Carluccio addressed recent safety markings placed on the roadway.
“You’ve ruined my neighborhood,” she said. “I was duped seven years ago into buying a house on Central Avenue. Because it looked so beautiful. Now it looks like the landing pad for the Starship Enterprise.”
Carluccio also directly addressed what she believes Skibitsky’s actions have done to the neighborhood.
“This is our neighborhood you’ve ruined, ours, not yours,” she said.
Skibitsky lives close to the light in the Manor Park neighborhood and is a former third ward councilman. The mayor has been advocating for safety upgrades to the Central Avenue corridor since his tenure as a councilman.
Enculescu used her 10-minute address to cite what she said has been damage to her quality of life due to the light’s placement on her lawn.
“I see my property destroyed, my driveway destroyed,” she said. “I see in my house a red light like I am in the red light district of Amsterdam. I see it in all rooms. This is why I am not stopping until I get it moved to where it belongs. Republicans I want this moved.”
Enculescu said she has been receiving comments of support from residents in the neighborhood. She also noted that she believes that former Councilman Mark Ciarrocca, who was a proponent of the light’s location before his to become a , was lying regarding his son, Jack’s, use of the light. Ciarrocca said that Jack, a student at , uses the light to cross Central Avenue to get to school. Ciarrocca lives near the light’s location.
“Mark Ciarrocca’s son is a student at Edison and not ,” Enculescu said. “His son does not cross at the crosswalk. He could care less about the safety at this time.”
Enculescu did not offer evidence on whether or not Jack Ciarrocca uses the pedestrian activated light or another stoplight to cross Central. Skibitsky, a close friend of the Ciarrocca family, vouched that Jack Ciarrocca uses the pedestrian activated light to cross Central to reach the Rahway Avenue intermediate school.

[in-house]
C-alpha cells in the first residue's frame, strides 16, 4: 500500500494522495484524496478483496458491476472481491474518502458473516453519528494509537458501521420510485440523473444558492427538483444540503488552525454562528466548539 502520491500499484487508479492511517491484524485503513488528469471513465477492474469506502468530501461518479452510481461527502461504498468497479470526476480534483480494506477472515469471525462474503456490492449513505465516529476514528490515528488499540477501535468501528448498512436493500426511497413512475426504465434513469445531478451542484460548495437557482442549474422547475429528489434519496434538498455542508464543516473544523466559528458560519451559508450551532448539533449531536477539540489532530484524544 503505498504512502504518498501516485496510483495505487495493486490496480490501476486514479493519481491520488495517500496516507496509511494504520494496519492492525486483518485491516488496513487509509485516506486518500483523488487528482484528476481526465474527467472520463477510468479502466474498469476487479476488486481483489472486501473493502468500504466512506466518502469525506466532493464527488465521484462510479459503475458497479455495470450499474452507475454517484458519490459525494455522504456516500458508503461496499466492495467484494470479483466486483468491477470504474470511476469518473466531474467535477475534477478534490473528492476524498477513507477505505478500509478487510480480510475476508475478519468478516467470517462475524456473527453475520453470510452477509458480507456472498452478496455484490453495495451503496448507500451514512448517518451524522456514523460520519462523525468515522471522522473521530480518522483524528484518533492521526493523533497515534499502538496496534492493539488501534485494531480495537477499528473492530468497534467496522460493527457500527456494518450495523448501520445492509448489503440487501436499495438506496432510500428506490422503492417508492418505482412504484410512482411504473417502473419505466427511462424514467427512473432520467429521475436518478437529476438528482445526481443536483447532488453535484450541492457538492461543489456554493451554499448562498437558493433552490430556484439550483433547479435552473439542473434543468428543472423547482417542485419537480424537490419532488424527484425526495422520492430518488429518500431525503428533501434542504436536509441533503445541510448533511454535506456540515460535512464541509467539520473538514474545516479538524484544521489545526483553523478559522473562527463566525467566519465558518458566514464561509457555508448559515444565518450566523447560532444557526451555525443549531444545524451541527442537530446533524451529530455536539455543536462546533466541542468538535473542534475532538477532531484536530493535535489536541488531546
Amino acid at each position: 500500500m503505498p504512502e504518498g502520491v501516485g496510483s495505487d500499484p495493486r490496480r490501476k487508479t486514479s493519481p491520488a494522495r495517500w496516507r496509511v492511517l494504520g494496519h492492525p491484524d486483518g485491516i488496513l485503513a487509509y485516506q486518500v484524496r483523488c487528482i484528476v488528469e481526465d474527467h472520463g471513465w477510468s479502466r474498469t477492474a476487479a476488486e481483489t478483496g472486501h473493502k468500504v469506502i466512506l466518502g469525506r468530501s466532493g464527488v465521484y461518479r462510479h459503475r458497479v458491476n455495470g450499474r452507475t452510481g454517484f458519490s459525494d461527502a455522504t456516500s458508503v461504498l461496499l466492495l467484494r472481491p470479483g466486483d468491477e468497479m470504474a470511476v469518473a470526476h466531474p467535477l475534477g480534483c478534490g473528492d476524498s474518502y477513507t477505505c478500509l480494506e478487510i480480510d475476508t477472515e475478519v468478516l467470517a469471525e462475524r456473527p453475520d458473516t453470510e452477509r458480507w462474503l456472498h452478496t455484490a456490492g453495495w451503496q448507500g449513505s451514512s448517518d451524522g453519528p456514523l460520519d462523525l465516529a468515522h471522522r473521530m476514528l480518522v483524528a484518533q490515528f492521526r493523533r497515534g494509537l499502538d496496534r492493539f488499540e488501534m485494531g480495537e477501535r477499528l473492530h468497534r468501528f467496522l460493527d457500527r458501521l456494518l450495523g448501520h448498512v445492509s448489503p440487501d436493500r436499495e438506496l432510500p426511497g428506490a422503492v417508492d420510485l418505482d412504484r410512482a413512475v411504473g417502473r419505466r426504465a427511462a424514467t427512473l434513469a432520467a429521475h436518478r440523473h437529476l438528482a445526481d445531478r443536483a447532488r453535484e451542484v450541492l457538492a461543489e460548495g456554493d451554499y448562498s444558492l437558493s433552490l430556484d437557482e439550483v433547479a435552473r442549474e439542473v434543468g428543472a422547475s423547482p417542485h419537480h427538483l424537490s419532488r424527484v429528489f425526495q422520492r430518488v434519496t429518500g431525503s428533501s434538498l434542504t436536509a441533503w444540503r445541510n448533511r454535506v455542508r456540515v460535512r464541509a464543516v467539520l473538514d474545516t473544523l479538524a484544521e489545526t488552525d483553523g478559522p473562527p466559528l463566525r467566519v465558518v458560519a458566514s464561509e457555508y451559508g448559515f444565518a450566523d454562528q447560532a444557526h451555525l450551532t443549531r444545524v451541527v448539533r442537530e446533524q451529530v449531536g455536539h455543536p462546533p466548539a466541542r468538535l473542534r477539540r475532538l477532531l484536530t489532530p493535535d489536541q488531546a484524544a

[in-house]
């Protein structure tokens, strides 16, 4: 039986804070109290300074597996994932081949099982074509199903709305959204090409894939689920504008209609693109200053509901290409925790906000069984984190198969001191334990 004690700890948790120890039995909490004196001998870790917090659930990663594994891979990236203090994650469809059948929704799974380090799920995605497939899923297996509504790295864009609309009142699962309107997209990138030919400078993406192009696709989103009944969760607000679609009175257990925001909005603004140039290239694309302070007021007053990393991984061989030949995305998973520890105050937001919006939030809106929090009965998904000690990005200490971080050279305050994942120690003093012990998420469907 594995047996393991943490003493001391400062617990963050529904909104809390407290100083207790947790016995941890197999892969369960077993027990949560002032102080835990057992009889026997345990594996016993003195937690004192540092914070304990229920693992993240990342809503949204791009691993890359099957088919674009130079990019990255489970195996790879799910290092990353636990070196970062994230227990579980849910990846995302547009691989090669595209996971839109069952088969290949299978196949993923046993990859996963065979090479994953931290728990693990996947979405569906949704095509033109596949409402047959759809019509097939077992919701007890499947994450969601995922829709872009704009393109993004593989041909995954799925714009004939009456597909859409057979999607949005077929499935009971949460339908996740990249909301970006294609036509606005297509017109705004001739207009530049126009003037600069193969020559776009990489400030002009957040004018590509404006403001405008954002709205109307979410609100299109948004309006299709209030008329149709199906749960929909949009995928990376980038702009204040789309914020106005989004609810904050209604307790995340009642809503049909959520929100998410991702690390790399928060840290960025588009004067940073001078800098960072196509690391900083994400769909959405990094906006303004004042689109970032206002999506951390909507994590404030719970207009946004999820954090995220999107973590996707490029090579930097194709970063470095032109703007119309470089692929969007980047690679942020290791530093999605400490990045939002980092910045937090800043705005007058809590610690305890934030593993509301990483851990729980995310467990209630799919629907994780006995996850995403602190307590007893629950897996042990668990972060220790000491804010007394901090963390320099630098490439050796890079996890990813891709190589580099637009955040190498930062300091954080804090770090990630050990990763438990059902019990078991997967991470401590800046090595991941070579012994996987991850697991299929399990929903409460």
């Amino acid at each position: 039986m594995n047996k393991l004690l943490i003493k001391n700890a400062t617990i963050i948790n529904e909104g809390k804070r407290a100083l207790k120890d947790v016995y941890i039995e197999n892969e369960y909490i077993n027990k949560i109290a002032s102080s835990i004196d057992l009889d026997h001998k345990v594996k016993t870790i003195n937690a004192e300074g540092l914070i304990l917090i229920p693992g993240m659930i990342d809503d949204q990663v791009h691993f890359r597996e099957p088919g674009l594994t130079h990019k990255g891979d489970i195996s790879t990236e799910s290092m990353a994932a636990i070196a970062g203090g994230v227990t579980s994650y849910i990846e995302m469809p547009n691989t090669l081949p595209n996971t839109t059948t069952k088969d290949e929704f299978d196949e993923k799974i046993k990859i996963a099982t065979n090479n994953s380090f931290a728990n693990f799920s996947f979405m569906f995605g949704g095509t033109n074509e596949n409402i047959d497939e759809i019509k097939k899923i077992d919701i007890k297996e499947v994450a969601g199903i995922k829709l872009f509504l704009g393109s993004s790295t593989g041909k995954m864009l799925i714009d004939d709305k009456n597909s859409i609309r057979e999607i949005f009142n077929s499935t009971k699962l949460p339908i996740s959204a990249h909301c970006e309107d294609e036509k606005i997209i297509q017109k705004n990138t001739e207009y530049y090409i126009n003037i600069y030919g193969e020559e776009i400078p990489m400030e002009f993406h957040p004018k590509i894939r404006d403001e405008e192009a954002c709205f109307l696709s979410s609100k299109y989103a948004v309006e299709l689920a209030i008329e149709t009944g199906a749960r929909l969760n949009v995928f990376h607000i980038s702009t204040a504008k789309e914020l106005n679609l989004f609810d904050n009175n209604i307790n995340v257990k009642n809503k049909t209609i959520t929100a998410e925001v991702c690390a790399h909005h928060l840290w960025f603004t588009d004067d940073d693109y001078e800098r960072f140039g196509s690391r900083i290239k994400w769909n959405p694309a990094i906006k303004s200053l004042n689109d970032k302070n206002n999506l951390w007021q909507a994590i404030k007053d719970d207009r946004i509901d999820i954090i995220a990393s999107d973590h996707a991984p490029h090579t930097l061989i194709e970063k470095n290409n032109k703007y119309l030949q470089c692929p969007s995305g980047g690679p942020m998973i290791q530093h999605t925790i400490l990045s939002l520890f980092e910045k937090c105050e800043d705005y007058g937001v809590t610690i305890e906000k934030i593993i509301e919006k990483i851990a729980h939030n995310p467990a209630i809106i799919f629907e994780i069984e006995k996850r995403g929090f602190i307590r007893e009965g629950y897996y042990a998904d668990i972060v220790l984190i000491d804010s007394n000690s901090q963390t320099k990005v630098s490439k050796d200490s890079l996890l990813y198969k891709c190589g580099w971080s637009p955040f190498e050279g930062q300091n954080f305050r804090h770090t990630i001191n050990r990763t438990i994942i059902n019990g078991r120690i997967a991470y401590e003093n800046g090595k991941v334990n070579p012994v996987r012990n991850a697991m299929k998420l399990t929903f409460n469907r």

When Skibitsky asked Town Administrator Jim Gildea to respond to a question from Enculescu about the data currently being collected about the light, Enculescu dismissed the answer.
“Mr. Gildea doesn’t know anything,” she said.
Enculescu later questioned Gildea directly.
“Mr. Gildea what did you do with my driveway?” she said.
“I did not do anything to your driveway,” Gildea responded.
Boulevard resident Joan Sanborn joined Carluccio and Enculescu at the podium advocating for the moving of the light for the second time. Sanborn said since her first appearance before the Council she has received an outpouring of public support.
“Everyone thinks it’s a bad idea,” she said. “People stop by my house and say thank you. I had no idea that people were so interested in this and thinking it was a bad idea. Move this light to Clover where it belongs or get rid of it.”
Sanborn questioned if there is a fine structure in place for drivers who ignore the directions of the crossing guard who is also at the intersection during school hours. The guard was put in place after Carluccio and Enculescu started advocating against the light. She said if fines are in place she would like them raised to encourage drivers to follow the crossing guard’s directions. She proposed fines ranging from $1,000 to $10,000.
Under state law, crossing guards cannot direct traffic and are only empowered to stop traffic to let a pedestrian cross. Crossing guards also are prohibited by law from ticketing drivers.
Independent Third Ward Town Council candidate Greg Kasko, an ally of Carluccio and Enculescu, spoke praising Haas and questioning Skibitsky over the data collection. Kasko, who stressed he supports having a light on that part of Central Avenue but would like the light moved to the intersection with Clover, said he would like to know when the data was being collected.
Kasko is challenging Republican Councilman Mark LoGrippo and Democrat Matt Sontz for the seat.
Skibitsky stressed the data was collected before the school year ended in June, a notion that Kasko questioned, saying he thought the data was being collected in the summer months. Kasko said that any data collected over the summer would be faulty since it would not include the high pedestrian crossing period.
Skibitsky defended the placement of the light.
“It would be less safe for children, that not seem to both you,” Skibitsky said of the move to the corner.
Kasko said that the HAWK light could be moved to the corner, citing a report he said he read saying that an intersection installment of the HAWK light in Tucson, Ariz. has shown a 97-percent compliance rate.
Kasko stressed he is in favor of having a light.
“I am against the current location of this light,” he said. “A light is needed on the Central Avenue corridor to protect our children and our residents.”